With only two weeks until Christmas, my goal is to settle on something that will satisfy traditionalists and modernists alike - conventional turkey goodness with a subtle hint of wow! Who knows, perhaps I will push the envelope and jazz up the other classics….now the wheels are truly starting to spin. Deck the halls with Malox and Tums…Jenny’s in the kitchen and it ain’t gonna be normal –ha!

Stay tuned for post Christmas blogging, with pictures of the feast to end all feasts!

13 December 2007

Queen of Crock…

Winter is here and there’s a definite chill in the air. Gone are the days of eating al fresco by the BBQ. with a chilled wine in hand and the warmth of the sun on my back. It’s damn cold…and with that comes a yearning for something warm and sustaining.

To be perfectly honest, when I received a crock-pot several Christmases ago from my mother, I wasn’t too sure what to make of it. I always equated slow-cookers to stews and basic hearty meat and potato type dishes…yummy, but hardly exciting for demanding taste buds. And so, in my ignorance, the crock-pot sat in its box in my basement for over a year. Every weekend my husband and I would look at one another and say, “we should really start using that crock-pot,” but we were both too lazy to drag it upstairs and sift through recipes.

Since joining weight watchers and subsequently changing my eating habits, I have taken a more active interest in cooking and meal planning. One day while visiting Chapters, I was browsing through the healthy living section and I saw a book on crock-pots staring me in the face. Feeling bold, I picked up the book and proceeded to drool as I flipped though countless pictures of exotic, spicy, and flavour-laden food. BINGO! This definitely wasn’t the old standard Irish stew (I can just hear my ancestors grumbling). With a renewed sense of interest in my old Christmas gift, I purchased the book and started my journey towards crock-pot addiction.

In our home, Sunday is now affectionately known as “Crock-Pot Sunday” (CPS). Every weekend, I will try a new recipe that I have found. From the traditional to the exotic, you can pretty much cook it all in a crock-pot: Cuban pork and sweet-potato stew, spicy chicken paella, sweet and sour curry, Moroccan lamb…all extremely healthy and diet friendly too! Sure I could probably make these things in the oven or on stovetop, but the crock-pot is actually much easier and the food just melts in your mouth. The other bonus is that I can leave my meals cooking away while I’m out running errands; just set the timer on the pot and let it do the rest. Some slow-cookers even have a ‘hold warm’ function that will activate automatically after the food has cooked - this has proved invaluable while entertaining as I can sit with guests and enjoy some appetizers without worrying about overcooking the main dish.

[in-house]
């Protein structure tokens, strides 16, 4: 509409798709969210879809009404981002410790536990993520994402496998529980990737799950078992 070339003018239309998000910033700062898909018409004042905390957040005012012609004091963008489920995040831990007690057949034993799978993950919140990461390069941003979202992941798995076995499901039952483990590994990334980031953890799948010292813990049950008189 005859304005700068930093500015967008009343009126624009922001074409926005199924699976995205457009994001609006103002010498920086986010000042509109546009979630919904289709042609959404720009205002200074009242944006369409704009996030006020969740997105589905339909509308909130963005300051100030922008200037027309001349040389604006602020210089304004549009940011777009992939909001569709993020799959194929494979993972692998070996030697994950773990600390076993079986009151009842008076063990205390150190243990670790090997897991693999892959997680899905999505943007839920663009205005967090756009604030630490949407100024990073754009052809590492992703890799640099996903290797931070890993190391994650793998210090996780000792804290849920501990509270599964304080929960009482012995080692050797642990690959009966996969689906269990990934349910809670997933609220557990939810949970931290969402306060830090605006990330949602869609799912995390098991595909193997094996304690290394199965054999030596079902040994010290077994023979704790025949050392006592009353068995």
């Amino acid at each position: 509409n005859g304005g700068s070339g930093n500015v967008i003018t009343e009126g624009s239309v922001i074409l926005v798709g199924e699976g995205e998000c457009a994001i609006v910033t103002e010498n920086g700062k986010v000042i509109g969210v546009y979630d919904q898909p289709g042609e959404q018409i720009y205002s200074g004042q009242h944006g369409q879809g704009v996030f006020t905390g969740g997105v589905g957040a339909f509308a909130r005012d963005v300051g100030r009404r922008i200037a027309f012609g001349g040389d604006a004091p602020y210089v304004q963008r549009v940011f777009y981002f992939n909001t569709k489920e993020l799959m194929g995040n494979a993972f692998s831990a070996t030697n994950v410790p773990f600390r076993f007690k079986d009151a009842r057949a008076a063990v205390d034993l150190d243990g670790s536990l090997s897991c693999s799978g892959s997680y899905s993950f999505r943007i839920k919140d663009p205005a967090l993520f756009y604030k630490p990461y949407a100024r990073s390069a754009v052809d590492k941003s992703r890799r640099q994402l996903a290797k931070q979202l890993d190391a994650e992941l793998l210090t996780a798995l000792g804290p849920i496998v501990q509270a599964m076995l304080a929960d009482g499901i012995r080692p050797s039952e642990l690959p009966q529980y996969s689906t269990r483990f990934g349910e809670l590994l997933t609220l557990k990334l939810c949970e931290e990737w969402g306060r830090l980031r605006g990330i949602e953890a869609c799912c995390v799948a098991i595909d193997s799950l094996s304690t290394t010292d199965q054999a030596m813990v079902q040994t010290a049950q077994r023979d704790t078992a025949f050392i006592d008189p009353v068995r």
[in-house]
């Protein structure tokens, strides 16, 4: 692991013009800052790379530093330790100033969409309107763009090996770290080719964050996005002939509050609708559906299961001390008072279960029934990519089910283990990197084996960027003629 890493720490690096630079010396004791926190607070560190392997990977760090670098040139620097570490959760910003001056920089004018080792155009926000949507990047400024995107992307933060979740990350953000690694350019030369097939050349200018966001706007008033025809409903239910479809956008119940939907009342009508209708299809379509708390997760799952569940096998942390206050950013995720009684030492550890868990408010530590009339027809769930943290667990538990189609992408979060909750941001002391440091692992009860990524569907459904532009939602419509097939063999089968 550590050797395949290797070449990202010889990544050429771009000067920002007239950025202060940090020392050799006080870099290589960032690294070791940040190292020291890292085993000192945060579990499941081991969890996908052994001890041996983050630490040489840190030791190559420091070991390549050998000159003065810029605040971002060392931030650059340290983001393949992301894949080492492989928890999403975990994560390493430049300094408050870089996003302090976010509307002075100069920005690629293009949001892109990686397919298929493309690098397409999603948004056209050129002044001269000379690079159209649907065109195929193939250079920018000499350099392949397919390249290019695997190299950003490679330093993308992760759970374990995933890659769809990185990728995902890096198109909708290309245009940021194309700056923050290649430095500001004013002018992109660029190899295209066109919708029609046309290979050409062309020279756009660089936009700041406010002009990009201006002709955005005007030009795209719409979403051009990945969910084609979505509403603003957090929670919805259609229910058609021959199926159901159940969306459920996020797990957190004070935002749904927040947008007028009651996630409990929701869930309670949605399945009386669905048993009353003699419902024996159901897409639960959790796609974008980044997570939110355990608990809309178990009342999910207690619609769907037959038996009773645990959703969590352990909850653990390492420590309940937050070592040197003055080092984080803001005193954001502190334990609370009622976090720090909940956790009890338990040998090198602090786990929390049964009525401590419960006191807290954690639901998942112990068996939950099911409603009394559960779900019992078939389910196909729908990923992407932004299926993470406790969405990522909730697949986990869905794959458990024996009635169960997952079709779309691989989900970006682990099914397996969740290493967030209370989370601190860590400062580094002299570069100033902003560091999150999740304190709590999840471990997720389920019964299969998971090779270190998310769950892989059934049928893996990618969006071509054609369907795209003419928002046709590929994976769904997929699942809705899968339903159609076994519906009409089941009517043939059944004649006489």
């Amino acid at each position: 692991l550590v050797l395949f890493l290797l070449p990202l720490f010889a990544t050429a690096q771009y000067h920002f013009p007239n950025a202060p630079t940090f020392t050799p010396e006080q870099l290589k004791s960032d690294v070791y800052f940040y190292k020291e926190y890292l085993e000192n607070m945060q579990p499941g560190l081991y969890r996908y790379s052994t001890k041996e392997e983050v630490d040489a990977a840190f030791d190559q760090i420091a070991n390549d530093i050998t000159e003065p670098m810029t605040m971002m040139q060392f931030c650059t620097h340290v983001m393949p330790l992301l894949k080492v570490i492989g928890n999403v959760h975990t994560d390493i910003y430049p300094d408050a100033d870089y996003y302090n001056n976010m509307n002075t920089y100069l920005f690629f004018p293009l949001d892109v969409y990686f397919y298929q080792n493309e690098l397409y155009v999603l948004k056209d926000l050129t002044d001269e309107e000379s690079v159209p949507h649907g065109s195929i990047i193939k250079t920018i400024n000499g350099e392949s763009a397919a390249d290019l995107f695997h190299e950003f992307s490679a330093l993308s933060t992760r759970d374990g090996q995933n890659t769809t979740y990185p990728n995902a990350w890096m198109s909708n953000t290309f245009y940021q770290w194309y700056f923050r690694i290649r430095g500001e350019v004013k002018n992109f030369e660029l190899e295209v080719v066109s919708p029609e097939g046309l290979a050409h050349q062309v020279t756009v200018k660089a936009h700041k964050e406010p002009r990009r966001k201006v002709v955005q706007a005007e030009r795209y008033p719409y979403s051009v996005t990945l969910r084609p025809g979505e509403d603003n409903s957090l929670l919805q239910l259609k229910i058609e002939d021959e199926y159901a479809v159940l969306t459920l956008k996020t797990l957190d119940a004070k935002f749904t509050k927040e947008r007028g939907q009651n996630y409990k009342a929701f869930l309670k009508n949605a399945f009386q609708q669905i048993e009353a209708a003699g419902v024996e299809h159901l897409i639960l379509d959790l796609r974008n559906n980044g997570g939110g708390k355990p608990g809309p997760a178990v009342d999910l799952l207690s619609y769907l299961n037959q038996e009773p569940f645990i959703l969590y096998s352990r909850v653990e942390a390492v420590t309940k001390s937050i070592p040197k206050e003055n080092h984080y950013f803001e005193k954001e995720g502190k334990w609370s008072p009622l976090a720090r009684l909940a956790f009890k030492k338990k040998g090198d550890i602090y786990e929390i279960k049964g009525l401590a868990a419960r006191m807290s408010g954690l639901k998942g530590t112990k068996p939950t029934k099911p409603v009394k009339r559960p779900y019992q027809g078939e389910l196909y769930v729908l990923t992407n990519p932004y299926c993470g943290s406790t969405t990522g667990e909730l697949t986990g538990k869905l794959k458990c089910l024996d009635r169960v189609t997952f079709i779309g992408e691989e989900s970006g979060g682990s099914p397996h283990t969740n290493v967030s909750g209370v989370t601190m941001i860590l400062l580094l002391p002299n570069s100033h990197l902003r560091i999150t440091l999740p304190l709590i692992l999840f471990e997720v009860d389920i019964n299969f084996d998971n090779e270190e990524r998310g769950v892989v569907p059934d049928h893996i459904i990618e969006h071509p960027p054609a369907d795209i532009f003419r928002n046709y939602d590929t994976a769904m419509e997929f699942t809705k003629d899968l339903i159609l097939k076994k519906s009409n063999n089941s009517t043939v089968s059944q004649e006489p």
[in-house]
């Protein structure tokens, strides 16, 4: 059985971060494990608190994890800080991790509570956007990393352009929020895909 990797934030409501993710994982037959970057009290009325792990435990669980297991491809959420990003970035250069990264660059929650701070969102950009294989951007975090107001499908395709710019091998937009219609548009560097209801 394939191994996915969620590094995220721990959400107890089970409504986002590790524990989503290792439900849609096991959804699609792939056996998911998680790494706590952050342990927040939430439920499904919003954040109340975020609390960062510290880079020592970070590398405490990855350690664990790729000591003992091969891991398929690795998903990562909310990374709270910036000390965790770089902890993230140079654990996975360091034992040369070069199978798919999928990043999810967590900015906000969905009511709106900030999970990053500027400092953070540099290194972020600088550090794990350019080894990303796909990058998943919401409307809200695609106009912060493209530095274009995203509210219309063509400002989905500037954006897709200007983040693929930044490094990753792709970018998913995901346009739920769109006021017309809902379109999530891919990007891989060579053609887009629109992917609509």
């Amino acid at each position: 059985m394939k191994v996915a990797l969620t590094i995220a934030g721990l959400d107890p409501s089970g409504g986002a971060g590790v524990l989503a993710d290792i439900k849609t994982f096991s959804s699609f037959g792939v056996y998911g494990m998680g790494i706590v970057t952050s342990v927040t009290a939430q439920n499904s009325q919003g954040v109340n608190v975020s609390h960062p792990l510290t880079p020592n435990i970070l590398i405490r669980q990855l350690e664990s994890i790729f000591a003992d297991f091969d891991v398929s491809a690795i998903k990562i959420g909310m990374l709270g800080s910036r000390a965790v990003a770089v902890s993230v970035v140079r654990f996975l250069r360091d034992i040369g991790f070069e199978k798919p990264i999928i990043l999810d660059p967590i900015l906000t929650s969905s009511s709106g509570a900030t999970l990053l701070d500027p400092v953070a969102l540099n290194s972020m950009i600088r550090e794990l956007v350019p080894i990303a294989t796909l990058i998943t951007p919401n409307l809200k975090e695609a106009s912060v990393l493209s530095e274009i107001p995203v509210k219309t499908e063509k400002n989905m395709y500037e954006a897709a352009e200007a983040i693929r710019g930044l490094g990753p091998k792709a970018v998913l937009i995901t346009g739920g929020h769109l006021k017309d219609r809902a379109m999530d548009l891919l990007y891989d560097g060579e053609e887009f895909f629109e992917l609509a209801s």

So there you have it, I am now officially hooked on the slow-cooking method. To the crock-pot adverse, I highly encourage giving it a second chance. Buy one now, and I guarantee it will become a regular fixture in your kitchen during the cooler months…and that’s no crock!

08 November 2007

The best investment you’ll ever make...yourself!

At some point in our lives, we will all hit an inevitable slump. Sometimes this arrives in the form of a mid-life crisis, or for some of this, we hit the brick wall much earlier in our lives.

We live in such a fast-paced world these days and it’s all too easy to get swept up in the rush. Work hours increase as does or dependency on technology and, worst of all, less time is spent truly focusing on our own wellbeing. Stop and think about it for a moment, if you can. When was the last time that you seriously asked yourself, “How am I doing?” I’m not referring to money, career aspirations or how much you own; I’m referring to your mental and physical self.